Riots provide a glimpse of Britain’s under-class and a challenge for British Muslims

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The riots in London and other British cities that briefly captured world headlines last month were not unexpected. Ever since the economic downturn began to bite, and particularly since the election last year of a right-wing government dogmatically committed to cutting the benefits of the poorest and the taxes of the wealthiest, social commentators have been warning of the possible reactions to such measures.

The fact that the riots were characterised less by political confrontation than by the attacking and looting of shops selling consumer goods has made it easy for the government and right-wing press to dismiss the riots as simple criminality rather than socio-political protests, but that is little more than deliberate self-delusion. Plenty of more liberal commentators have acknowledged that the problems stem from the fact that some of Britain’s poorest communities –” of all races –” are increasingly alienated from mainstream society, and in particular the consumerism that drives it. The myth of capitalism is based on the idea that the good life is available to all, provided that they work hard enough to earn it. The problem is that there are increasing numbers who realise that they have no prospect of ever achieving the standard of living that is apparently enjoyed by others in society, and that those in power in society are determined to keep it that way. The looting of consumer goods that was seen around the world was, more than anything else, a sign of people’s anger that they are constantly confronted in the media with images of the good life, and suggestions that worldly goods are the norm for most in society, without having any sense that they could one day achieve them.

Although the riots began as a reaction to the killing of a black man by police in north London, and initially involved mainly black communities in the capital, they were taken up by the poor among other communities around the country before subsiding after some days. One feature, however, was that Muslims did not get involved, despite the fact that Muslims are among the most deprived communities in many areas of the country, and the fact that three Pakistani youths in Birmingham were among the five victims of the riots, killed protecting their business from local rioters. The dignified and conciliatory reaction of local community leaders, including in particular the father of one of the killed youths, was held up as a model of responsible community leadership, in contrast to the “inhumanity” and “depravity” of the rioters, by the same right-wing press that usually demonises Muslims generally and Muslim community leaders in particular. Instead of the normally xenophobic and Islamophobic coverage of the right-wing press, we had the slightly surreal sight of the same papers and commentators explaining how the moral values of the Muslim community, their community identity and their commitment to hard work as a way out of the poverty, were an example of what had disappeared from other parts of British society.

There is no doubt an element of truth in such characterizations of the experience of the Muslim community in Britain, however odd it may look in the pages of the yellow press. However, it would be a pity if Muslims in Britain allowed the fact that their restraint and responsibility has been hailed by the right-wing press to blind them to the fact that our natural affinity should be with the dispossessed and marginalised in British society, rather than the apologists of the elites who are responsible for the inequalities and social injustices that blight the society. Of course, the criminality of the rioters was unacceptable and the deaths of the three young Muslims tragic; but that should not push us into alliance with those in British society who would use our experience and our restraint to further their own agendas.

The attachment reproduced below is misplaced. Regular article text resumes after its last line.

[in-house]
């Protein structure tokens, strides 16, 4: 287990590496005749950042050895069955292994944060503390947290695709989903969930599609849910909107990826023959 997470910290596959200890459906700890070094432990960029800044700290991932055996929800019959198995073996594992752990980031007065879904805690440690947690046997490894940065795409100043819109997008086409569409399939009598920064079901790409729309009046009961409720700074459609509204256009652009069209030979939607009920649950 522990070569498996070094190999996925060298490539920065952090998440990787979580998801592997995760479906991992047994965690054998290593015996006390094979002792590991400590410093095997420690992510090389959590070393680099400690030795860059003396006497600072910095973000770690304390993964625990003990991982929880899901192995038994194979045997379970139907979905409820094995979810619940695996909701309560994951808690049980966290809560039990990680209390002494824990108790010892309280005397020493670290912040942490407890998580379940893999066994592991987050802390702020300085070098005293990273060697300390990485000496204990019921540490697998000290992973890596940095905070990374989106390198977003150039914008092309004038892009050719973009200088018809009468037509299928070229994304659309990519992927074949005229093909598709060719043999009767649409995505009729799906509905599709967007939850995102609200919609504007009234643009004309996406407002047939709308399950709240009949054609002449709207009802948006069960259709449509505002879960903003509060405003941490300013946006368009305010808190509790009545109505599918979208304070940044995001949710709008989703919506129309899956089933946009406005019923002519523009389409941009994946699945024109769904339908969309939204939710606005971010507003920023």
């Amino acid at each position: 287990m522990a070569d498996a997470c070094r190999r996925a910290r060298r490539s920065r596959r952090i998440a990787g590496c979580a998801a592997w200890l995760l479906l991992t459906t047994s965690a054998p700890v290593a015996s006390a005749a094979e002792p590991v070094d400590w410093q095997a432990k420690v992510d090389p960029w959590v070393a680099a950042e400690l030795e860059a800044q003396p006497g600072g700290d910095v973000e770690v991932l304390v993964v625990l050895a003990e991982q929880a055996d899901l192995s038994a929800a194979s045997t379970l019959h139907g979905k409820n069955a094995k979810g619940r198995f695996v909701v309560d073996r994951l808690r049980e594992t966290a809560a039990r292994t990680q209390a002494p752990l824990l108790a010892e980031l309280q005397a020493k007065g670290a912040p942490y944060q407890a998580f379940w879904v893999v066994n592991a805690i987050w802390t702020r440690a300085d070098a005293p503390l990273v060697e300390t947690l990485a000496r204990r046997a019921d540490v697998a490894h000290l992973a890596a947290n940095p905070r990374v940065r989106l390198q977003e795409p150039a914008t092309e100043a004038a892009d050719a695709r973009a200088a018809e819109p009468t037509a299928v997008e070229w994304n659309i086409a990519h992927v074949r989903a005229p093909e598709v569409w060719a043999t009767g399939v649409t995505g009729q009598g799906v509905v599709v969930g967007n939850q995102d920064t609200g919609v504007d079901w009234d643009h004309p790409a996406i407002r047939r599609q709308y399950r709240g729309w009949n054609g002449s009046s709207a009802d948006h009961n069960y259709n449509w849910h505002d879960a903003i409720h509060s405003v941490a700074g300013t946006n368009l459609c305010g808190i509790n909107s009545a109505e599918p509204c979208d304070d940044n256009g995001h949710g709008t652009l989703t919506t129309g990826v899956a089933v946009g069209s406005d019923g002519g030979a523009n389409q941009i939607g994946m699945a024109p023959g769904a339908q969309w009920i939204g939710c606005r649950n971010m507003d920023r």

The fact is that Muslims in the west live in societies that are deeply riven by social and economic injustices, which have existed since long before the impact of the recent economic problems and cannot simply be blamed on them. Our natural role in such circumstances should be to stand with the victims of oppression and try to help them in their struggles for justice. The fact that Muslims generally are a hard-working and law-abiding community does not mean that we must automatically align ourselves with the forces of capitalist conservatism that use such values to justify their own dominance and to demonise the dispossessed in society. Of course, that does not mean that our youth should join in the rioting, or that we should not condemn such criminality; but even as we condemn it, we should sympathise with the problems and suffering of the communities that the rioters emerge from, and use our position in society to try to improve the position of this underclass.

Around the Muslim world, Islamic movements are engaged in struggles against the forces of oppression and exploitation, representing and leading the fights for the justice that oppressed and exploited minorities have been deprived of. Muslims living in the west identify with such struggles and recognise that it is the ruling elites of western countries whose aggressive, exploitative impulses are responsible for so much of the trouble in the Muslim world. We should recognise as well that many people in western countries are also victims of the same elites and impulses, and that their struggles for justice are as worthy of our support and solidarity as the struggles of the oppressed in our own countries.

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